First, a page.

Due process is absolutely necessary for consent of the governed, because what constitutes cause, and the methods of deprivation — fines, imprisonment, death penalty — are established by those who must run the risk of the deprivation if they run afoul of the law. That is to say, we self-governing people make our laws and we set the penalties for breaking them and we establish by law the process by which we may be deprived of our goods, liberty, or life.
Without those due process restrictions, we live under the arbitrary rule of man, not the rule of law. In signing NDAA, President Obama assured Americans that he would not make use of this power of indefinite detention, affirming thereby that we have our liberty, not under law, but at his discretion!
But what about the unborn who cannot participate yet in the government? What about those who are mentally handicapped and will never have the capacity to participate? That is where the default position of our human rights must be invoked — rights come from God and they are natural, inherent, in human beings. The entire purpose of government is the protection of those rights, especially the protection of those rights for those who cannot participate in self-government. The default position is possession of the right. Deprivation can only be legally accomplished for those who have established through self-government the authority and the process by which that deprivation may be accomplished. Only a duly authorized agent of the government can deprive you of your goods, liberty, or life AND only by proving cause. Where no proof of cause is possible, deprivation is enjoined.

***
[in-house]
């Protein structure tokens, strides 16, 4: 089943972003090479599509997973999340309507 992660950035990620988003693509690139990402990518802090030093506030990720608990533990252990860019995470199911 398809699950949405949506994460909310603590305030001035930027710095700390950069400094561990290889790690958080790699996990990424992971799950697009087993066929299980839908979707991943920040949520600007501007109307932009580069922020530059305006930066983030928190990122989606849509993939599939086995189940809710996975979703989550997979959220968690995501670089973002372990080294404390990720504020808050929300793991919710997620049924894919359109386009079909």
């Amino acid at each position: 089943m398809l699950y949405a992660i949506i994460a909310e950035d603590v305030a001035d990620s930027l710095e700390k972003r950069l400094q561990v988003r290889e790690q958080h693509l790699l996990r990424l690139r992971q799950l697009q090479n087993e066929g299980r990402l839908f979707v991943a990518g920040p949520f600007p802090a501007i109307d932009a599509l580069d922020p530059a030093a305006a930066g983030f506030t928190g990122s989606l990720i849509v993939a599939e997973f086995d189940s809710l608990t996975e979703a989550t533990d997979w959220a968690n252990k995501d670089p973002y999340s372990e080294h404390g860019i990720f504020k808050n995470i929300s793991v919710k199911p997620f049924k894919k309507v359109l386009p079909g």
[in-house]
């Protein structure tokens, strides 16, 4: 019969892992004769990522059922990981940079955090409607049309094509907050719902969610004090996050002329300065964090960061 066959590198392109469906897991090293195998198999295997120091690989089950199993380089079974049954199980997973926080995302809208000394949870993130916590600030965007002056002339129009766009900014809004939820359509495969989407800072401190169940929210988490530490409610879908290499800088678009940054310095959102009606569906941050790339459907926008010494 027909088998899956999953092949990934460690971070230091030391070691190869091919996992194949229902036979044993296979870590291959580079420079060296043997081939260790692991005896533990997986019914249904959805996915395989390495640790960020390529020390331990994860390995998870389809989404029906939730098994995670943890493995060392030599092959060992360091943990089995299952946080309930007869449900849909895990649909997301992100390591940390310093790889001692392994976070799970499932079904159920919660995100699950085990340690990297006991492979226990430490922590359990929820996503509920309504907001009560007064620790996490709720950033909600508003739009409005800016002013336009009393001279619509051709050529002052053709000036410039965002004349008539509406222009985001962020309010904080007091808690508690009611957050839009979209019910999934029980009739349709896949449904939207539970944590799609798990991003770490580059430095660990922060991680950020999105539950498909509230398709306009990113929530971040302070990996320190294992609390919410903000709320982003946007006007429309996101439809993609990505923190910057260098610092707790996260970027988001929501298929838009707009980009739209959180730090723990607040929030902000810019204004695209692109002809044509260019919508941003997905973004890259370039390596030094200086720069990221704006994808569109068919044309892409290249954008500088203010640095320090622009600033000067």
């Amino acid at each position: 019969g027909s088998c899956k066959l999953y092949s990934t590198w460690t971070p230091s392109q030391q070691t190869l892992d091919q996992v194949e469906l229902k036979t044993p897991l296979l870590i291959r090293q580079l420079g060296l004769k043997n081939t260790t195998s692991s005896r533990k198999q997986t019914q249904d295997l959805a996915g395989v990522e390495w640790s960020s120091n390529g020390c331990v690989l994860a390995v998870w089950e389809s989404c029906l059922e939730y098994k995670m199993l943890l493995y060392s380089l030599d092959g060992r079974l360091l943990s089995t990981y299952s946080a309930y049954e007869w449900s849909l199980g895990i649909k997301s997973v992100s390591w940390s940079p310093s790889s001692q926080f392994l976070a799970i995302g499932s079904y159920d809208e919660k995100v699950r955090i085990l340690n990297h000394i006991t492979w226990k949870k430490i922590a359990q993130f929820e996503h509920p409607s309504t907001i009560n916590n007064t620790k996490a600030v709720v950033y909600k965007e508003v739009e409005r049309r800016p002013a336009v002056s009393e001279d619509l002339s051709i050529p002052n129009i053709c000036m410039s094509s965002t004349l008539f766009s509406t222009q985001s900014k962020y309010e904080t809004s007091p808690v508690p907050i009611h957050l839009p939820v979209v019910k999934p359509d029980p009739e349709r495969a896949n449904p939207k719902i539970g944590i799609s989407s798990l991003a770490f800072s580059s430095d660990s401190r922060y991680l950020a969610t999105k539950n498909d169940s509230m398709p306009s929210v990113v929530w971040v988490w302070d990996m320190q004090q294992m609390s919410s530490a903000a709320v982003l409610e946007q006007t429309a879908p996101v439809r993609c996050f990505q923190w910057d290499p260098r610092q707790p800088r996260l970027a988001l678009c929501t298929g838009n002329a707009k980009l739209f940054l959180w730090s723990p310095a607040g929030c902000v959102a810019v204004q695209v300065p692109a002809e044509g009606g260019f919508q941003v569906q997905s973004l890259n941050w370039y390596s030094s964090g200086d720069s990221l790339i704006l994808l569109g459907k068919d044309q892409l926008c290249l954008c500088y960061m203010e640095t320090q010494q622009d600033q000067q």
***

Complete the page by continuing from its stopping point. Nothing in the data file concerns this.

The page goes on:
This is why the “rape exception” is so insidious to our legal system. Once again, it has to do with the principle. If Roe v Wade established the legal principle that a person may be deprived of life without due process, the “rape exception” goes even further by establishing the legal principle that the innocent may be put to death for someone else’s crime.
And now we wonder that we have in place a law that can result in the indefinite detention of a person who may have innocently, accidentally, associated with someone else who commits a terrorist act?
NDAA 2012 is a direct descendant in princple of Roe v Wade. It has finally become clear how abortion threatens the liberty of all.